The Edinburgh Incubator is a joint initiative with the municipal government in Shenzhen, a major city in China’s Guangdong Province. It offers free office facilities to Edinburgh-based companies looking to explore the market in China, alongside tailored support from the Invest Edinburgh team to help businesses set up and operate in China.
What we do is very niche, but we have a very cosmopolitan workforce with maybe nine or ten different nationalities. That’s driven by the attraction of Edinburgh, its world-class universities and the credentials of its tech companies.Rob Palfreyman, chief executive and co-founder, sensewhere
“Getting free access to the incubator’s office space gave us the freedom to concentrate on the development of our presence in China, gaining awareness and familiarity with the companies we pitched to,” explains sensewhere chief executive and co-founder Rob Palfreyman. “It also saved on all important financial resources like rent and the time it normally takes to find the right space to work from.
“In a country of such cultural contrasts, it was imperative to gain insight into the local market, its practises and behaviours, as well as gaining access to contacts to get onto the ladder – all of which was on offer.”
Sensewhere’s technology uses signals from indoor electromagnetic sources like Wi-Fi routers and Bluetooth to pinpoint a user’s location in areas like shopping centres and airports – where GPS (global positioning system) signals from satellites are weak or blocked.
The technology has hundreds of millions of mobile users around the world and recently passed the milestone of supporting 50 billion location requests.
“GPS doesn’t work inside buildings, because the structure of the building blocks the signal,” Palfreyman explains. “We provide a GPS-like service when the user goes inside. Before, there was no accurate way of location targeting people inside venues.
“It’s a global service, so it can be used wherever a device is being used in the world, and we’ve now got more than 600m monthly active users. It’s important that people can navigate around complex indoor spaces. It’s also important for marketers to be able to share marketing information with people based on their location – and for emergency services to know where people are. Our technology also supports social web services, chat apps and gaming navigation.”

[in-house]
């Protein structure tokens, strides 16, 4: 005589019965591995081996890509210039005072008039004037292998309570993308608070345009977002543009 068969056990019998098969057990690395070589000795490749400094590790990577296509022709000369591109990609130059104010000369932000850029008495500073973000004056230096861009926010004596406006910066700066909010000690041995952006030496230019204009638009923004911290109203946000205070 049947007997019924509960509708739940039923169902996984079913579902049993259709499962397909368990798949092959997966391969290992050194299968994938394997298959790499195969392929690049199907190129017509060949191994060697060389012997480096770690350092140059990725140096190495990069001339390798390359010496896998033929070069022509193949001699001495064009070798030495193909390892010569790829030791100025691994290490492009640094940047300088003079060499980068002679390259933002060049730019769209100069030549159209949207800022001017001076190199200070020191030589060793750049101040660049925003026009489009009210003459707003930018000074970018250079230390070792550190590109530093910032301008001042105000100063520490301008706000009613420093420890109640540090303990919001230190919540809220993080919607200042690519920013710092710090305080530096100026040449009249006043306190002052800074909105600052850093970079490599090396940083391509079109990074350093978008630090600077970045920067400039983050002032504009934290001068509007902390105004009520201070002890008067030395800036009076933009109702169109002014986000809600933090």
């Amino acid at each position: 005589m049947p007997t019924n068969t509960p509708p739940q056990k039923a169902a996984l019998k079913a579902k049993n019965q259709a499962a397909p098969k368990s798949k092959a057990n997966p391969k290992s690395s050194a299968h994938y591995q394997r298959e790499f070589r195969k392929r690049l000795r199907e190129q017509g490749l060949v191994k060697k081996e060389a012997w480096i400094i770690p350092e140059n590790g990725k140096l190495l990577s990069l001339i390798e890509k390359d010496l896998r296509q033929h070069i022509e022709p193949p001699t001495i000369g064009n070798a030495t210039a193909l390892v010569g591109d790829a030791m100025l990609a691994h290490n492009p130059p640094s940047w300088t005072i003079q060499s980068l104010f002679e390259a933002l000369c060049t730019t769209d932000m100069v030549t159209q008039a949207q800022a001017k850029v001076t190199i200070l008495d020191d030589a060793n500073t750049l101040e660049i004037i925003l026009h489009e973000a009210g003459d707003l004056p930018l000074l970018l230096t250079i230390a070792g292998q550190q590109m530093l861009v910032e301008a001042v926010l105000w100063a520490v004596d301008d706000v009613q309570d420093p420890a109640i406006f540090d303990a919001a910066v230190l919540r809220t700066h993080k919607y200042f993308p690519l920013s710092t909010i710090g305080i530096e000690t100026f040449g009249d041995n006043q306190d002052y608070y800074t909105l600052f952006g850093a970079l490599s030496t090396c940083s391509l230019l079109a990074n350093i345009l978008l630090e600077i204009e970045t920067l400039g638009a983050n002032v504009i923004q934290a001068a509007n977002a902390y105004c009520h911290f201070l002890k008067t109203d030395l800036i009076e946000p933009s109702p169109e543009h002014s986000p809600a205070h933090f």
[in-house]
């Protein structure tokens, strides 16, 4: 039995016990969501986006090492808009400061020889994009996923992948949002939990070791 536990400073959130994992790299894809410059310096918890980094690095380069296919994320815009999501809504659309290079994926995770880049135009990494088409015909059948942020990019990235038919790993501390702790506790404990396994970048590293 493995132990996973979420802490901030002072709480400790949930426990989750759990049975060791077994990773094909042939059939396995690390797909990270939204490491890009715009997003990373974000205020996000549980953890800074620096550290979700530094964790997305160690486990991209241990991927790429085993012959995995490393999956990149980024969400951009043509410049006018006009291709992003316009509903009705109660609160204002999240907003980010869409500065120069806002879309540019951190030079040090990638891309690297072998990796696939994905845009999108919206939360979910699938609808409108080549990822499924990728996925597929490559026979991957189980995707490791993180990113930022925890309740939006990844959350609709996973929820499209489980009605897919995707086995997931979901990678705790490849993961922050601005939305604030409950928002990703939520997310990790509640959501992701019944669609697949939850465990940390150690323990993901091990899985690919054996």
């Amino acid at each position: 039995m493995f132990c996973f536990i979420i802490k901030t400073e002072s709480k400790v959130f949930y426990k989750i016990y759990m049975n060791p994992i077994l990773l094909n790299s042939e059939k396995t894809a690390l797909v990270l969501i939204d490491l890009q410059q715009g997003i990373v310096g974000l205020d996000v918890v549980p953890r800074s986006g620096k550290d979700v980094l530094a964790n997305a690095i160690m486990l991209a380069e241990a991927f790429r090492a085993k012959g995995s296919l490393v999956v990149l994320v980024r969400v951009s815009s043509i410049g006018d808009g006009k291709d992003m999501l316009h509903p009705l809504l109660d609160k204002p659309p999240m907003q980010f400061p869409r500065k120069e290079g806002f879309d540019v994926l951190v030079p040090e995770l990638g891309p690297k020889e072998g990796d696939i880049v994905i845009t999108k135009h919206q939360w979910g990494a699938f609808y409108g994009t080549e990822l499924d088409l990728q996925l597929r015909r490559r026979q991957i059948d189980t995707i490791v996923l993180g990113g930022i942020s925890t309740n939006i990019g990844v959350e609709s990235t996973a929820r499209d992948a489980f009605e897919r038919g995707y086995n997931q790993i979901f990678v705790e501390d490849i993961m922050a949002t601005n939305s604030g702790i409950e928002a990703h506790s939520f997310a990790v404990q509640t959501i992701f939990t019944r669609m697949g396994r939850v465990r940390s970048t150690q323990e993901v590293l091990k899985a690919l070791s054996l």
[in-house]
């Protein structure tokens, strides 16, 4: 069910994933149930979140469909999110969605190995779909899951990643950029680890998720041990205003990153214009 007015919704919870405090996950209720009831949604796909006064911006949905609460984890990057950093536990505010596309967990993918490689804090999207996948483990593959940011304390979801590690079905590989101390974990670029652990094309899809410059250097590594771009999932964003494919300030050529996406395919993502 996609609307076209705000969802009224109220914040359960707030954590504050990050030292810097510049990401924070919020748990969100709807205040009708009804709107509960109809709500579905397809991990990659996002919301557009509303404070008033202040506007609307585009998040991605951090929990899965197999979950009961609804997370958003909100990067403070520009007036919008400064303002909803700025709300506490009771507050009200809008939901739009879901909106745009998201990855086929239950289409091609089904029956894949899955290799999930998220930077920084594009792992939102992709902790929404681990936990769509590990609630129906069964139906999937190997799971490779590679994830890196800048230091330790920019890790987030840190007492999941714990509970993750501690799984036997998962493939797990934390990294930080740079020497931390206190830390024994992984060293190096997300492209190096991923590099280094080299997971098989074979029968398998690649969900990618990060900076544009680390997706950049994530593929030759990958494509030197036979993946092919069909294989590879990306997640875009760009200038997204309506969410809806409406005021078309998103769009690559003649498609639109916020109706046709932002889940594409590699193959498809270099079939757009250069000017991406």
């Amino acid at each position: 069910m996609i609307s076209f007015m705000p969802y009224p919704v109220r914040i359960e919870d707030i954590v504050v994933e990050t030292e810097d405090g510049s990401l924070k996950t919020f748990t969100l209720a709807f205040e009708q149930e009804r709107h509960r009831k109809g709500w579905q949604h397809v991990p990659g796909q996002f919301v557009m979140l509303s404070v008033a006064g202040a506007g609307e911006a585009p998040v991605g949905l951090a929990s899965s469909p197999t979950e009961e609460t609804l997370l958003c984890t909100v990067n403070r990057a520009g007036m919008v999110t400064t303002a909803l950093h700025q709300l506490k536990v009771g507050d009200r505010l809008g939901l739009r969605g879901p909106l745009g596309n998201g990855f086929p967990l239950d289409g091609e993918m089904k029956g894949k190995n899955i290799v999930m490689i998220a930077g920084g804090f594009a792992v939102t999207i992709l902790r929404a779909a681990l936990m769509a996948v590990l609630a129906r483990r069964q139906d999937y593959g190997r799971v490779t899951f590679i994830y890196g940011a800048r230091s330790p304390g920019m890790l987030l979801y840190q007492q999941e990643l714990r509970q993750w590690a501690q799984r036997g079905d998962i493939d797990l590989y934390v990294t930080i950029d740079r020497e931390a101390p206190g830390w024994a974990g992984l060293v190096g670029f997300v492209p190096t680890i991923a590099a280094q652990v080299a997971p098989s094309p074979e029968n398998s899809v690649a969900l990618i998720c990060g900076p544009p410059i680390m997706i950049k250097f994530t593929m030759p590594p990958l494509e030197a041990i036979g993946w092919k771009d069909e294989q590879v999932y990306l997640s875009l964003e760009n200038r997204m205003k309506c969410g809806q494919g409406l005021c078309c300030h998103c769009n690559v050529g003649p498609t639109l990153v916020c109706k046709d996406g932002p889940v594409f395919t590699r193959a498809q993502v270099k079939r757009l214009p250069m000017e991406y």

Sensewhere employs 30 staff worldwide, including 20 at its head office in Edinburgh’s Princes Street. Its international offices are in Mountain View, California, China’s capital Beijing, Shenzen and Shanghai. Sensewhere’s software is used by companies in sectors such as social media, gaming, retail, advertising and mapping. Its customers include retail data specialist OneMarket, which is using sensewhere as part of its digital marketing strategy, and Tencent, China’s biggest internet services company and a major investor in sensewhere.
Support from the Invest Edinburgh team has included coverage for sensewhere in the Invest Edinburgh Magazine, website and social media platforms, which reach a global audience of almost 19,000 influencers, followers and readers.
“The marketing support better positioned us to craft our PR exposure as well as benefit from event invitations and awards this afforded us,” Palfreyman says. “We directly benefited from help with well planned-out individual guidance and practical assistance from the very beginning, which greatly influenced our insight and direction.”
Sensewhere started life as a spin-out from the University of Edinburgh and has benefitted from the city’s academic and quality of life credentials.
“Being in close proximity to academic institutions like the University of Edinburgh, Heriot-Watt University, Edinburgh Napier University and Queen Margaret University is a big attraction and has helped us attract good quality graduates,” Palfreyman says. “What we do is very niche, but we have a very cosmopolitan workforce with maybe nine or ten different nationalities. That’s driven by the attraction of Edinburgh, its world-class universities and the credentials of its tech companies.”
Sensewhere is recruiting in engineering roles covering areas such as big data, cloud development, location technology and software development. The company secured £1.4m in grant funding from economic development agency Scottish Enterprise to support research and development.
Palfreyman says Edinburgh’s tech ecosystem and business support infrastructure has been key to the company’s growth.
“The tech sector here has continued to strengthen and is very vibrant, with lots of very good technology companies,” he says. “Edinburgh is an increasingly popular destination for business development, particularly in the technology sector, offering a breadth of inspiration for young business entrepreneurs and stimulating substantial private sector investment.
“The ecosystem here radiates support. There’s a very good angel and venture capital community – and there’s very good support from agencies like Scottish Enterprise for companies looking to set up here. I think all that really does make a big difference.”
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